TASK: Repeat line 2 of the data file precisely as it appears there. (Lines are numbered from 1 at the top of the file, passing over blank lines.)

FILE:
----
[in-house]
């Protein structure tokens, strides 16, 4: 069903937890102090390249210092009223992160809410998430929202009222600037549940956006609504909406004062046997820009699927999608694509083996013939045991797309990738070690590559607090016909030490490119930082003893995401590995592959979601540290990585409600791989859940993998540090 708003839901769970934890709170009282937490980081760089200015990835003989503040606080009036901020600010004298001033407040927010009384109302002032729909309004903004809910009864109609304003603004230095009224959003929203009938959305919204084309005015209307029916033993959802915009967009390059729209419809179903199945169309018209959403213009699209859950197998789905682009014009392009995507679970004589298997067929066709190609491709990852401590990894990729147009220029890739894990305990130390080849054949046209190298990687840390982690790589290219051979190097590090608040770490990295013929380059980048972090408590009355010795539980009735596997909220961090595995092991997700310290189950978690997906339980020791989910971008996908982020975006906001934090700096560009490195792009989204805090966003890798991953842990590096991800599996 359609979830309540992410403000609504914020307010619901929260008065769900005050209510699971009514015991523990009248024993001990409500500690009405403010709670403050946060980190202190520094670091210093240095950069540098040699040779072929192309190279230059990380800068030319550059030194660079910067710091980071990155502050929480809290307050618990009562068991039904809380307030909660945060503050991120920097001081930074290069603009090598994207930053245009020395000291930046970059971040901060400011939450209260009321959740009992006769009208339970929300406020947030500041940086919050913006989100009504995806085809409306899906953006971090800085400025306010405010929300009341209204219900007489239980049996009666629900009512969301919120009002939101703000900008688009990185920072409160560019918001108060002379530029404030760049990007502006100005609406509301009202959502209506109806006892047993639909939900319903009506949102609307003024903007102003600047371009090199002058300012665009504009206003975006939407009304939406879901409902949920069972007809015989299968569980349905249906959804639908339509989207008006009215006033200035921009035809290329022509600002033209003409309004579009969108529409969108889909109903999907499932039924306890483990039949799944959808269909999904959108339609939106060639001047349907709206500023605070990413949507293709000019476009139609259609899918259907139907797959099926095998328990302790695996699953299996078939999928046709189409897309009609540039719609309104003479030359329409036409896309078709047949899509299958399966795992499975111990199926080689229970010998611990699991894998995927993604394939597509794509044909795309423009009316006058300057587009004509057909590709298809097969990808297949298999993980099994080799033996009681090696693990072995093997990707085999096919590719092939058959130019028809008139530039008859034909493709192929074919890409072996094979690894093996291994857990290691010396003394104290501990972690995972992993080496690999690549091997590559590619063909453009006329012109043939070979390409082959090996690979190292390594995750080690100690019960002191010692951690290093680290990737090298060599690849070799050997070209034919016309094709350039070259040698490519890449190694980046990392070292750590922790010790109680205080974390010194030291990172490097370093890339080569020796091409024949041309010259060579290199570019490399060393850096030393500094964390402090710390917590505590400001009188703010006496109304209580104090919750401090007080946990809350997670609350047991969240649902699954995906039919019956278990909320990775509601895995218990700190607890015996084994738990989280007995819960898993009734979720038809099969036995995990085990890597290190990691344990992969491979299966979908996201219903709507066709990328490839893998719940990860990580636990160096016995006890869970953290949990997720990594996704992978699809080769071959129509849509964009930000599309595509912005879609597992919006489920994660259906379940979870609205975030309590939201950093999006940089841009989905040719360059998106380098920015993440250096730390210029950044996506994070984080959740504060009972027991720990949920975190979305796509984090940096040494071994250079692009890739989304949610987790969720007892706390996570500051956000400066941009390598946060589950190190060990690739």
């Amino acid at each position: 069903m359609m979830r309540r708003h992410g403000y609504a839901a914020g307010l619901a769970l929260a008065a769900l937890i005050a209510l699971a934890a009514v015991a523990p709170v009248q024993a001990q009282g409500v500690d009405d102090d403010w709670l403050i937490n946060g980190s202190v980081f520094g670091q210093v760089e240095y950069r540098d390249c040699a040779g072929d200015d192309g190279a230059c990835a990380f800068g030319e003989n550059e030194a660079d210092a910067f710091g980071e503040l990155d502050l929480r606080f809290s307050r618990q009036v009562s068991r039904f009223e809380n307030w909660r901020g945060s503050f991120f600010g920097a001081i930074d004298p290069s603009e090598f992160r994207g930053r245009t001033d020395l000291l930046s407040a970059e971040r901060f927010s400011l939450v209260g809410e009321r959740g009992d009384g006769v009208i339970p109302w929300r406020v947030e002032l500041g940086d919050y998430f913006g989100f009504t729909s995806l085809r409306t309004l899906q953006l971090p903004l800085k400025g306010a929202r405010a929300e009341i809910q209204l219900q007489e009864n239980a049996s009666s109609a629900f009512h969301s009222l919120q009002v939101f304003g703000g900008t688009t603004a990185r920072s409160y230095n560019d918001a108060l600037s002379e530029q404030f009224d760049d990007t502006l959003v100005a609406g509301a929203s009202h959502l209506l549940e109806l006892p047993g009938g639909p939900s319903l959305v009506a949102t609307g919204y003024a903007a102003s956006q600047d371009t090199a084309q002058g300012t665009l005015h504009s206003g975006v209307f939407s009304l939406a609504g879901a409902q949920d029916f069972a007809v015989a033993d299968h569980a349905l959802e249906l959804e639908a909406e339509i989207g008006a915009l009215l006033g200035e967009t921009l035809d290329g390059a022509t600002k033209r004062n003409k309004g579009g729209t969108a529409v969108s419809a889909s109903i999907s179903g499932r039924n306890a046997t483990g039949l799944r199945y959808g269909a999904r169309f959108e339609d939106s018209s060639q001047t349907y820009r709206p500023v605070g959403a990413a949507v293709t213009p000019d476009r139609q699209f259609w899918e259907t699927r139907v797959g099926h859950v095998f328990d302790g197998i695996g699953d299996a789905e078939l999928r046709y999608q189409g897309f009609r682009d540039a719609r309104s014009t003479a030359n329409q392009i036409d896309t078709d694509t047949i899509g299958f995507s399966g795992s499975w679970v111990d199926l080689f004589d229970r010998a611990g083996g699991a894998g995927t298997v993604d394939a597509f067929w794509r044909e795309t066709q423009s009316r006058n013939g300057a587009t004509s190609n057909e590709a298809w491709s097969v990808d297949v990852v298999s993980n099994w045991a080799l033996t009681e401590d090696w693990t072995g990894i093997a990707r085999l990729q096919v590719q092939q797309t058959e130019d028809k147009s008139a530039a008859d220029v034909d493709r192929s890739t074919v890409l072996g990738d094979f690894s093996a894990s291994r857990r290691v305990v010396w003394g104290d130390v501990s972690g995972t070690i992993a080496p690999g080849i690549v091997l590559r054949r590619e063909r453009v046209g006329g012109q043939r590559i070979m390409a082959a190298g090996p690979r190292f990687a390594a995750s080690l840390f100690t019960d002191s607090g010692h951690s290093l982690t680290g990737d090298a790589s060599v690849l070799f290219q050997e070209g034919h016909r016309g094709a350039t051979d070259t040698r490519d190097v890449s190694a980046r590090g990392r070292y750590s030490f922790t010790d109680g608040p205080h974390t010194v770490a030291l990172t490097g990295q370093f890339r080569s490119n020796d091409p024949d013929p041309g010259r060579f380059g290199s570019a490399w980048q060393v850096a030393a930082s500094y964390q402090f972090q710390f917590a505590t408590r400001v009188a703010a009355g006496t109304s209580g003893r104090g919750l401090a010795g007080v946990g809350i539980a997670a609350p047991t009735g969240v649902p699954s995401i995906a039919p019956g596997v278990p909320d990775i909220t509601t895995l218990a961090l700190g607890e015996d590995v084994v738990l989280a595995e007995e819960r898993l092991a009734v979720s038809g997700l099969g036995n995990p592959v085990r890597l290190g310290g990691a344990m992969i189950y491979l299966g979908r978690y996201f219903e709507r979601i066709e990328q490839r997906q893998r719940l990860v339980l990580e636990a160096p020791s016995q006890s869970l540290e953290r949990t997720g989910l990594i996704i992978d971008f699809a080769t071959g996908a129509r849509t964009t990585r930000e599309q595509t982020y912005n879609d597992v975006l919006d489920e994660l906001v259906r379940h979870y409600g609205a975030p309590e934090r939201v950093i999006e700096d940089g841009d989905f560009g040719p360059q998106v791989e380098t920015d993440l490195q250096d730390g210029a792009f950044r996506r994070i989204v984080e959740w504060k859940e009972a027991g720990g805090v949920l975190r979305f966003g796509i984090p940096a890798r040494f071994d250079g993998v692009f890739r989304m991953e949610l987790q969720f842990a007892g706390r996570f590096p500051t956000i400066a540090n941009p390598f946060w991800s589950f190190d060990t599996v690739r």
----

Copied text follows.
């Protein structure tokens, strides 16, 4: 069903937890102090390249210092009223992160809410998430929202009222600037549940956006609504909406004062046997820009699927999608694509083996013939045991797309990738070690590559607090016909030490490119930082003893995401590995592959979601540290990585409600791989859940993998540090 708003839901769970934890709170009282937490980081760089200015990835003989503040606080009036901020600010004298001033407040927010009384109302002032729909309004903004809910009864109609304003603004230095009224959003929203009938959305919204084309005015209307029916033993959802915009967009390059729209419809179903199945169309018209959403213009699209859950197998789905682009014009392009995507679970004589298997067929066709190609491709990852401590990894990729147009220029890739894990305990130390080849054949046209190298990687840390982690790589290219051979190097590090608040770490990295013929380059980048972090408590009355010795539980009735596997909220961090595995092991997700310290189950978690997906339980020791989910971008996908982020975006906001934090700096560009490195792009989204805090966003890798991953842990590096991800599996 359609979830309540992410403000609504914020307010619901929260008065769900005050209510699971009514015991523990009248024993001990409500500690009405403010709670403050946060980190202190520094670091210093240095950069540098040699040779072929192309190279230059990380800068030319550059030194660079910067710091980071990155502050929480809290307050618990009562068991039904809380307030909660945060503050991120920097001081930074290069603009090598994207930053245009020395000291930046970059971040901060400011939450209260009321959740009992006769009208339970929300406020947030500041940086919050913006989100009504995806085809409306899906953006971090800085400025306010405010929300009341209204219900007489239980049996009666629900009512969301919120009002939101703000900008688009990185920072409160560019918001108060002379530029404030760049990007502006100005609406509301009202959502209506109806006892047993639909939900319903009506949102609307003024903007102003600047371009090199002058300012665009504009206003975006939407009304939406879901409902949920069972007809015989299968569980349905249906959804639908339509989207008006009215006033200035921009035809290329022509600002033209003409309004579009969108529409969108889909109903999907499932039924306890483990039949799944959808269909999904959108339609939106060639001047349907709206500023605070990413949507293709000019476009139609259609899918259907139907797959099926095998328990302790695996699953299996078939999928046709189409897309009609540039719609309104003479030359329409036409896309078709047949899509299958399966795992499975111990199926080689229970010998611990699991894998995927993604394939597509794509044909795309423009009316006058300057587009004509057909590709298809097969990808297949298999993980099994080799033996009681090696693990072995093997990707085999096919590719092939058959130019028809008139530039008859034909493709192929074919890409072996094979690894093996291994857990290691010396003394104290501990972690995972992993080496690999690549091997590559590619063909453009006329012109043939070979390409082959090996690979190292390594995750080690100690019960002191010692951690290093680290990737090298060599690849070799050997070209034919016309094709350039070259040698490519890449190694980046990392070292750590922790010790109680205080974390010194030291990172490097370093890339080569020796091409024949041309010259060579290199570019490399060393850096030393500094964390402090710390917590505590400001009188703010006496109304209580104090919750401090007080946990809350997670609350047991969240649902699954995906039919019956278990909320990775509601895995218990700190607890015996084994738990989280007995819960898993009734979720038809099969036995995990085990890597290190990691344990992969491979299966979908996201219903709507066709990328490839893998719940990860990580636990160096016995006890869970953290949990997720990594996704992978699809080769071959129509849509964009930000599309595509912005879609597992919006489920994660259906379940979870609205975030309590939201950093999006940089841009989905040719360059998106380098920015993440250096730390210029950044996506994070984080959740504060009972027991720990949920975190979305796509984090940096040494071994250079692009890739989304949610987790969720007892706390996570500051956000400066941009390598946060589950190190060990690739």